10. IANA Considerations . . . . . . . . . . . . . . . . . . . . .  18  19
     10.1.  Associated Channel Type Allocation . . . . . . . . . . .  18  19
     10.2.  Allocation of Address Family Numbers . . . . . . . . . .  18  19
     10.3.  Creation of G-ACh Advertisement Protocol Application
            Registry . . . . . . . . . . . . . . . . . . . . . . . .  19
     10.4.  Creation of G-ACh Advertisement Protocol TLV Registry  .  19  20
   11. Acknowledgements  . . . . . . . . . . . . . . . . . . . . . .  19  20
   12. References  . . . . . . . . . . . . . . . . . . . . . . . . .  20
     12.1.  Normative References . . . . . . . . . . . . . . . . . .  20
     12.2.  Informative References . . . . . . . . . . . . . . . . .  20  21
   Authors' Addresses  . . . . . . . . . . . . . . . . . . . . . . .  21  22

1.  Introduction

   The MPLS Generic Associated Channel (G-ACh) is defined and described
   in [RFC5586].  It provides an auxiliary logical data channel over
   which a variety of protocols may flow.  Each such data channel is
   associated with an MPLS Label Switched Path (LSP), a pseudowire, or a
   section (link).  An important use of the G-ACh and the protocols it
   supports is to provide Operations, Administration, and Maintenance
   (OAM) [RFC6291] capabilities for the associated LSP, pseudowire, or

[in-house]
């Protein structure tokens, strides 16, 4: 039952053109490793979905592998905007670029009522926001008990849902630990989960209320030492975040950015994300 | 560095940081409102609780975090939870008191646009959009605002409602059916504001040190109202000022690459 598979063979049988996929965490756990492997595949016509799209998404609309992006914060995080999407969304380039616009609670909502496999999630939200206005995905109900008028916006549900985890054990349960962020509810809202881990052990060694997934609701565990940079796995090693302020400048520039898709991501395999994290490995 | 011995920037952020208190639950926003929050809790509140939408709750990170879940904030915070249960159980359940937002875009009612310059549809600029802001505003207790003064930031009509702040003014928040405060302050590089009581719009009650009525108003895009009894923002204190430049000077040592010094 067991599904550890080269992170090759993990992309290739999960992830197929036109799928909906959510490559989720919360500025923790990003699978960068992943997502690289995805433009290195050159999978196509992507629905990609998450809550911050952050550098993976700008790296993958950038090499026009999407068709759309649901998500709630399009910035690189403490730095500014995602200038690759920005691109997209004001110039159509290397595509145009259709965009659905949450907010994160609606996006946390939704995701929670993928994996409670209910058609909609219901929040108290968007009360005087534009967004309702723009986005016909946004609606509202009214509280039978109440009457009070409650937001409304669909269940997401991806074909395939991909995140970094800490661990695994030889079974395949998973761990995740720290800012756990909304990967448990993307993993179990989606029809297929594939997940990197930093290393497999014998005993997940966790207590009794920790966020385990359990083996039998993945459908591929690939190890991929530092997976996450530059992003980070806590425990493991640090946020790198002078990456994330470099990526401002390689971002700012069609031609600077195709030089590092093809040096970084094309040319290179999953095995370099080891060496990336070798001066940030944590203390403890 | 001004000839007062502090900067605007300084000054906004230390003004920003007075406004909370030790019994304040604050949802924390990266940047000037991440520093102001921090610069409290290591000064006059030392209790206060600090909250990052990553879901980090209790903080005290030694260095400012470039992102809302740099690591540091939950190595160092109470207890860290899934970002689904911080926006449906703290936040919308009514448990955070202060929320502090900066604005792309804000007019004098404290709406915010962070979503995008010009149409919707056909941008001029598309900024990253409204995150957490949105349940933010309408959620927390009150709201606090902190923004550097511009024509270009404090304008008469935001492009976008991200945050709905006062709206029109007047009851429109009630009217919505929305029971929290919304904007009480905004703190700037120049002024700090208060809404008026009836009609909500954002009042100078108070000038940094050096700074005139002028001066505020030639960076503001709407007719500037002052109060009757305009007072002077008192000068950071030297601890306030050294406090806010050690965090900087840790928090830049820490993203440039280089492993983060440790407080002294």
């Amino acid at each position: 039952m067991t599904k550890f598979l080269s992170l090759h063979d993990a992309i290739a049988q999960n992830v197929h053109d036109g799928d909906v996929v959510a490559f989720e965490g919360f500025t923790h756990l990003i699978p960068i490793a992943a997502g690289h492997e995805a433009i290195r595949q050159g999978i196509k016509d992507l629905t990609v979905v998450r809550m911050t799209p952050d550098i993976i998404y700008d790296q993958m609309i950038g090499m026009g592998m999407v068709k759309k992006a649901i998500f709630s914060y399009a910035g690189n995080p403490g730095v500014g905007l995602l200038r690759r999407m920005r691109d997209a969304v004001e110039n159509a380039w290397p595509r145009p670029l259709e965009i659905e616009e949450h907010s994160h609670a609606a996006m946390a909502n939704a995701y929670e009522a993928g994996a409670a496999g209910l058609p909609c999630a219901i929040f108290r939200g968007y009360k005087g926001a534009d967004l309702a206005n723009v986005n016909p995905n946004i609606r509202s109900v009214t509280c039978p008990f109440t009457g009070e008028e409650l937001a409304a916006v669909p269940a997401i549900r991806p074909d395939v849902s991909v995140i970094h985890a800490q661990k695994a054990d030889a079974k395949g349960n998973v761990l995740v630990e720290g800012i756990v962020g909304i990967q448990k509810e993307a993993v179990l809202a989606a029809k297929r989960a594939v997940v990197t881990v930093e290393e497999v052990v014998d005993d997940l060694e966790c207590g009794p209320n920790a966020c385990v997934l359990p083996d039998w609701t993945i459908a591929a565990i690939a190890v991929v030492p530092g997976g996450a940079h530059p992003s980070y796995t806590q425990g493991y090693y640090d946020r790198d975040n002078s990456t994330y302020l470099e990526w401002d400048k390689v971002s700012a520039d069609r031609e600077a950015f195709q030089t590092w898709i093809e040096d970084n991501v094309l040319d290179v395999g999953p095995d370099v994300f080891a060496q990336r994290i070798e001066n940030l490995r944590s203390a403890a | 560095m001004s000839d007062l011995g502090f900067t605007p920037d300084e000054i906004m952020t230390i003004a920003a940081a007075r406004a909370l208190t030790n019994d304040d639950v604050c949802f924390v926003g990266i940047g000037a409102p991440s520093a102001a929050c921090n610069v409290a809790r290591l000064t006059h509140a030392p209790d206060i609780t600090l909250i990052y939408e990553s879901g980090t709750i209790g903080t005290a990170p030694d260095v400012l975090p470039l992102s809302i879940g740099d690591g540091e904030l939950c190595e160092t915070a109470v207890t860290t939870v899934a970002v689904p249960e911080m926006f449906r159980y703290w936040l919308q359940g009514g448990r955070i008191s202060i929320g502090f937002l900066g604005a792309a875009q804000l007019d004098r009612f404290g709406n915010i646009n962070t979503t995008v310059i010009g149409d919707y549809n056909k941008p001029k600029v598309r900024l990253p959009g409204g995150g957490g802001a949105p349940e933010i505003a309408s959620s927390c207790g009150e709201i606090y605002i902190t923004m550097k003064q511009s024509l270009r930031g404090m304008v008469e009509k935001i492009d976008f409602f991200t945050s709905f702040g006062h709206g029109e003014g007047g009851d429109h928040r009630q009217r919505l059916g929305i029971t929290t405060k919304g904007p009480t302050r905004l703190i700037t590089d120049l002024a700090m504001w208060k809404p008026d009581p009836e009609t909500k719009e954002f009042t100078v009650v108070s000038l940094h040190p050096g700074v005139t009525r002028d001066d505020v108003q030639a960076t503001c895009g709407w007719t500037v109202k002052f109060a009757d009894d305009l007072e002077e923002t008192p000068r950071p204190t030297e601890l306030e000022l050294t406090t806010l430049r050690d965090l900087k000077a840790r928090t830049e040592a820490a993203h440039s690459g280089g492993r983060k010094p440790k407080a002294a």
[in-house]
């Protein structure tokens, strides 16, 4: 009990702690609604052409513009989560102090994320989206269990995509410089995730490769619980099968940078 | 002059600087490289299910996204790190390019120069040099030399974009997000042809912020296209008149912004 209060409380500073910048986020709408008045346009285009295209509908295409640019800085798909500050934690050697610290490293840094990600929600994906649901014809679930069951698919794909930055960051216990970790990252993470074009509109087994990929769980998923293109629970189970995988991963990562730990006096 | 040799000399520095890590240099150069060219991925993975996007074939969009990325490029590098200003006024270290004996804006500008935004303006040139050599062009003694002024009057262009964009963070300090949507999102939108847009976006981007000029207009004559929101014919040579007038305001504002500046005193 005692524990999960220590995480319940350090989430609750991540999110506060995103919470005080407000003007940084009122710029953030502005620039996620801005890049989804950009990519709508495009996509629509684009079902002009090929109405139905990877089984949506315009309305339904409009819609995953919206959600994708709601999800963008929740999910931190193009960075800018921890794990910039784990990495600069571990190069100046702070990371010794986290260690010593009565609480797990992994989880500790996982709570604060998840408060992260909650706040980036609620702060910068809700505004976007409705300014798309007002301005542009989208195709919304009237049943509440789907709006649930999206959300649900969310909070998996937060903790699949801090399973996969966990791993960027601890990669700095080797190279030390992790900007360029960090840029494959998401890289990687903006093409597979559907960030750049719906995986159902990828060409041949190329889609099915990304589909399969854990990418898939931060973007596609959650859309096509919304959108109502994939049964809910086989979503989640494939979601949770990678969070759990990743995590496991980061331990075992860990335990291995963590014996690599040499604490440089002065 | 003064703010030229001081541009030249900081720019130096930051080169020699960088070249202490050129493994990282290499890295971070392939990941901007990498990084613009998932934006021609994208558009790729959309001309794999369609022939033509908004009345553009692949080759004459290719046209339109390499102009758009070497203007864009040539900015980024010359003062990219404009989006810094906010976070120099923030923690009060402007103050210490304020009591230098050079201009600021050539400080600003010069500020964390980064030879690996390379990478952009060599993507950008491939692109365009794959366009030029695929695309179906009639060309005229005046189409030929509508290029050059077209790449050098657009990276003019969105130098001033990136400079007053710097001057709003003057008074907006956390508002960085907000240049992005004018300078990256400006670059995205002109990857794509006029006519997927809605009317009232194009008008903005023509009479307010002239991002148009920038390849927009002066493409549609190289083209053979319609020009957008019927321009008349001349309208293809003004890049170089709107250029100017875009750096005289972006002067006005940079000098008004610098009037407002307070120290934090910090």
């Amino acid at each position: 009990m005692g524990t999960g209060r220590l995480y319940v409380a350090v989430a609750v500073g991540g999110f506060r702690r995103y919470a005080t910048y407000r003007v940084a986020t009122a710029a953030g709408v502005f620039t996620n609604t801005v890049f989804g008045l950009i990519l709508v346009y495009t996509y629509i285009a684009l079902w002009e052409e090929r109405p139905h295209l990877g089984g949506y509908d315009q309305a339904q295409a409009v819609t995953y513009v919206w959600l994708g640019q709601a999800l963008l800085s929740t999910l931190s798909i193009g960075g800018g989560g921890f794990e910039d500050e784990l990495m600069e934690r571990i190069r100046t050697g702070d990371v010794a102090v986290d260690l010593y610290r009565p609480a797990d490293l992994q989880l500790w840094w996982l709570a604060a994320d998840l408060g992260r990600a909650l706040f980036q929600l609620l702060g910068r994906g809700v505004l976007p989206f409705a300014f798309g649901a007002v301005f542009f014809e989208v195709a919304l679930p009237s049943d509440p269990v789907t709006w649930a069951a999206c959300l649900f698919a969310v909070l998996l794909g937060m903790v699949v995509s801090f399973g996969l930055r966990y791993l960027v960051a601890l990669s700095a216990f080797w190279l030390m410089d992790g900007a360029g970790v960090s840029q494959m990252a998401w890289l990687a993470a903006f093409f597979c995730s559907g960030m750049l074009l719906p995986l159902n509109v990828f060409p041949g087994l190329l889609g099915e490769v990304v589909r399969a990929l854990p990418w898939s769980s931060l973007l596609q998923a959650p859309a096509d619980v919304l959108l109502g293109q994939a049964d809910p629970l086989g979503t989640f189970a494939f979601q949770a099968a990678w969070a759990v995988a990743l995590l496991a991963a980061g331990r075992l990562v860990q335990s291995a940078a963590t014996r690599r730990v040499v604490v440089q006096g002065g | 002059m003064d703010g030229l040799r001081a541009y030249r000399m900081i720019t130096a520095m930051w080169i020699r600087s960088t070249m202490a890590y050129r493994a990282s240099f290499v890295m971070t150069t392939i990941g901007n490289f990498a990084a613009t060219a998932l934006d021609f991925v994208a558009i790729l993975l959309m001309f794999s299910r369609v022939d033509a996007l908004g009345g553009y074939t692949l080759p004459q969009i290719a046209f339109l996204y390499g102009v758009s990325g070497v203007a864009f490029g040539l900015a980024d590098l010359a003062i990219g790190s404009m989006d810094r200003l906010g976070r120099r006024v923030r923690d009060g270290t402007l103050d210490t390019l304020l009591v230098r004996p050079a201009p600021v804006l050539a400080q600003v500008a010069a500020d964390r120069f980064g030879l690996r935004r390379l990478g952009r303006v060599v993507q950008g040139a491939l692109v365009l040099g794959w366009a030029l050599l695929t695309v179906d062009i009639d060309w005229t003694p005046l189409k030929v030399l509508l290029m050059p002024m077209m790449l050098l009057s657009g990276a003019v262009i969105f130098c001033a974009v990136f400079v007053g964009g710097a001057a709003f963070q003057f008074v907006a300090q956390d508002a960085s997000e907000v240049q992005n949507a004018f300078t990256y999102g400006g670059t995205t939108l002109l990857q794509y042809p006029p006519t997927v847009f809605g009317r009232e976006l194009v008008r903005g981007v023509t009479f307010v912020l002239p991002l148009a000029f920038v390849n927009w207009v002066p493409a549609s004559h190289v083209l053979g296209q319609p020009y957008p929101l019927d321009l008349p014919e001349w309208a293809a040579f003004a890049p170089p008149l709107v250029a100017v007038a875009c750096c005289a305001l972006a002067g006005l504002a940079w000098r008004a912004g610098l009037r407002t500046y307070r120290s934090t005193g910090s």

section.  Examples of such capabilities include Pseudowire Virtual
   Circuit Connectivity Verification (VCCV) [RFC5085], Bidirectional
   Forwarding Detection (BFD) for MPLS [RFC5884], and MPLS packet loss,
   delay, and throughput measurement [RFC6374], as well as OAM functions
   developed for the MPLS Transport Profile (MPLS-TP) [RFC5921].

   This document specifies procedures for an MPLS Label Switching Router
   (LSR) to advertise its capabilities and configuration parameters, or
   other application-specific information, to its peers over LSPs,
   pseudowires, and sections.  Receivers can then make use of this
   information to validate or adjust their own configurations, and
   network operators can make use of it to diagnose faults and
   configuration inconsistencies between endpoints.  Note in this
   document, an "application" refers an application of G-ACh, and should
   not be confused with an end-user application.

   The main principle guiding the design of the MPLS G-ACh Advertisement
   Protocol (GAP) is simplicity.  The protocol provides a one-way method
   of distributing information about the sender.  How this information
   is used by a given receiver is a local matter.  The data elements
   distributed by the GAP are application-specific and, except for those
   associated with the GAP itself, are outside the scope of this
   document.  An IANA registry is created to allow GAP applications to
   be defined as needed.

   Note that assigning application identifiers and associated parameters
   for protocols other than the GAP itself is out of scope for this
   document, and will need to be done in subsequent documents, using the
   IANA considerations specified here.

1.1.  Motivation

   It is frequently useful in a network for a node to have general
   information about its adjacent nodes, i.e., those nodes to which it
   has links.  At a minimum this allows a human operator or management
   application with access to the node to determine which adjacent nodes
   this node can see, which is helpful when troubleshooting connectivity
   problems.  A typical example of an "adjacency awareness protocol" is